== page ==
We do not need to eat specific foods together at each meal. Instead, we should eat a balanced diet that includes a variety of whole grains, beans, nuts, and seeds each day. By doing this, we take in all the essential amino acids needed by our bodies. (10)

Vegan Protein Sources Chart PDF

Free Download Vegan Protein Sources ChartHere is a downloadable chart of plant-based protein foods.

>>CLICK HERE TO DOWNLOAD<<

This chart provides an overview of many vegan protein sources and some of the nutrients they contain.

Sneak Peak of Vegan Protein Sources Chart

Protein SourceServing SizeProtein in Each ServingAlso a good source of:
High-protein Products
Seitan / Vital wheat gluten3 ounces16 gramsCalcium, iron (some brands)
Tempeh3 ounces11 gramsFiber, iron
Tofu3 ounces8 gramsCalcium
Cooked Beans
Refried beans1/2 cup9 gramsFiber, iron, potassium
Cannellini beans1/2 cup8 gramsFiber, iron, potassium
Kidney beans1/2 cup8 gramsFiber, iron
Lentils1/2 cup8 gramsFiber, iron, potassium
Pinto beans1/2 cup8 gramsFiber, iron, potassium
Split peas1/2 cup8 gramsFiber, iron, potassium, magnesium
Black beans1/2 cup7 gramsFiber, iron, potassium
Edamame / Soybeans (shelled)1/2 cup7 gramsFiber, iron
Black-eyed peas1/2 cup6 gramsFiber, iron, potassium, magnesium, zinc
Garbanzo beans / Chickpeas1/2 cup6 gramsFiber, vitamin B6, iron, potassium
Lima beans1/2 cup6 gramsFiber, iron, vitamin C, potassium, magnesium
Non-dairy Milk
Soy milk1 cup6 gramsIf fortified: Calcium and other vitamins & minerals
Nuts & Seeds
Hemp seeds / “hearts”3 tablespoons9 gramsOmega-3 fatty acids, vitamin B6, iron, magnesium
Peanuts1/4 cup8 gramsFiber, vitamin E, magnesium
Peanut butter2 tablespoons8 gramsVitamin E, magnesium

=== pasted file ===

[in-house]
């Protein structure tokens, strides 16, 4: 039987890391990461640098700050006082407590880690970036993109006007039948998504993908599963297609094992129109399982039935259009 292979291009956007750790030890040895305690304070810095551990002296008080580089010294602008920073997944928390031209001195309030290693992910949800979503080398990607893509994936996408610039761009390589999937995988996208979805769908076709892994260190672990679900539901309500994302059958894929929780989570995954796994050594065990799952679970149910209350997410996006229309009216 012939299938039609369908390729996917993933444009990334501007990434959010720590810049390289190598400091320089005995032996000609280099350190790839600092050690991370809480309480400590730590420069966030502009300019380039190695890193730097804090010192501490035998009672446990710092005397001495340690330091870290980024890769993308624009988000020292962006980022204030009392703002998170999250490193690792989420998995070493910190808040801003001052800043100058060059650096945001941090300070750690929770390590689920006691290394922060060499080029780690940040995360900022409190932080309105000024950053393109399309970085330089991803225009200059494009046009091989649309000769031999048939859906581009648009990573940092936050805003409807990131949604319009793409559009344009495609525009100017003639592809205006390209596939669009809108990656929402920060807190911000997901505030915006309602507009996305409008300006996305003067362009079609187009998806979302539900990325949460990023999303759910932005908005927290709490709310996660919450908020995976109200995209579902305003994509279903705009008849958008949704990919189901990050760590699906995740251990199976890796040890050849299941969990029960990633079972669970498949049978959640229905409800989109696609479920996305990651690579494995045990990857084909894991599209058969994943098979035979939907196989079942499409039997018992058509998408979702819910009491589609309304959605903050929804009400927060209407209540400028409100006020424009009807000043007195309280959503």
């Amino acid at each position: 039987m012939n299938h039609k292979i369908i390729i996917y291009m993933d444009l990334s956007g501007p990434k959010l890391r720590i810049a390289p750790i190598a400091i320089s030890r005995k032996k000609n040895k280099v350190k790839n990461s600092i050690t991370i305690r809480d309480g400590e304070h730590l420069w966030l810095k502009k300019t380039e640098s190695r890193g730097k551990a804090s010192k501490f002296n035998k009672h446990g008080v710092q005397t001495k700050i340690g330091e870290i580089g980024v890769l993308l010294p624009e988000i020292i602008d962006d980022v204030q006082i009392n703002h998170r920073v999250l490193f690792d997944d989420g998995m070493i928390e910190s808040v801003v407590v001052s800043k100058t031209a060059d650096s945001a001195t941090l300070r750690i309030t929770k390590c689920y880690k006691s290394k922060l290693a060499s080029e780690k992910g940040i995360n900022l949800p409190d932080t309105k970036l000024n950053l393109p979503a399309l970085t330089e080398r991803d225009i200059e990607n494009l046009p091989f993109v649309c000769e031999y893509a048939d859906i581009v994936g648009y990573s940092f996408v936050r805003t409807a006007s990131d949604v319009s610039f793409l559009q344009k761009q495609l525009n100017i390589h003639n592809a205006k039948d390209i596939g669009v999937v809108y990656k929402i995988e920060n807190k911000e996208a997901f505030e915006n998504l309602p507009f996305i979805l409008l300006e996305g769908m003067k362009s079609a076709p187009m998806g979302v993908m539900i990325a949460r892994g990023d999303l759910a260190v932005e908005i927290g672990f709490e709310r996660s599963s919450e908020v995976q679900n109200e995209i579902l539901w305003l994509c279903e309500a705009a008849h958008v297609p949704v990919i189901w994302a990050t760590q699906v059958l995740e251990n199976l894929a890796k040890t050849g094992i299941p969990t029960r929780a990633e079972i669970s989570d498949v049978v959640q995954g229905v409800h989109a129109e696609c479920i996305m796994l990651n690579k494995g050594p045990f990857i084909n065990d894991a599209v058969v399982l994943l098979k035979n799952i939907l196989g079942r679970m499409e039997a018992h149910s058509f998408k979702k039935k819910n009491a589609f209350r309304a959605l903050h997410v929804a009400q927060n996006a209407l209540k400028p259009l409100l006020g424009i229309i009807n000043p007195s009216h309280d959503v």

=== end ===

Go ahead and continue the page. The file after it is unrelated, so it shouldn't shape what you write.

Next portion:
Pumpkin seeds / Pepitas1/4 cup8 gramsIron, magnesium, zinc
Almond butter2 tablespoons7 gramsMagnesium
Almonds1/4 cup6 gramsFiber, calcium, vitamin E
Chia seeds3 tablespoons6 gramsOmega-3 fatty acids, fiber, calcium, iron
Pistachios (shelled)1/4 cup6 gramsFiber, vitamin B6
Sunflower seeds (shelled)1/4 cup6 gramsFiber, vitamin E, magnesium
Cashews1/4 cup5 gramsIron, magnesium, zinc
Hazelnuts / Filberts1/4 cup5 gramsFiber, vitamin E, magnesium
Sesame seeds3 tablespoons5 gramsFiber
Walnuts1/4 cup5 gramsOmega-3 fatty acids
Almond flour1/4 cup3-6 gramsVitamin E, magnesium
Vegetables
Potato with skin1 medium-large potato5-8 gramsFiber, vitamins B6 & C, iron, potassium
Green peas2/3 cup5 gramsFiber, vitamin C
Corn1 cup or 1 large ear4-5 gramsFiber, vitamin C, potassium
Broccoli1 cup4 gramsFiber, vitamins A & C, potassium

Sources:

  • S. Department of Agriculture’s FoodData Central – fdc.nal.usda.gov
  • NutritionData – nutritiondata.self.com
  • Product packaging

What The Vegan Protein Sources Chart Includes

Our chart contains foods from a variety of food groups and includes each food’s serving size and the amount of protein per serving. All of the foods listed are commonly available and contain at least 4 grams of protein per serving.

We have also listed some of the other nutrients each food provides at 10% or more of our daily requirements. This is not all-inclusive—these foods contain more nutrients than those listed. As you will see, many of these foods contain some of the 7 key nutrients for senior nutrition.

How to Use The Vegan Protein Sources Chart

After calculating your daily protein needs, you can use this chart to plan how you will eat enough from vegan sources. Keep in mind that most foods contain protein. These will not be your only daily protein sources but will help ensure you have covered your protein needs.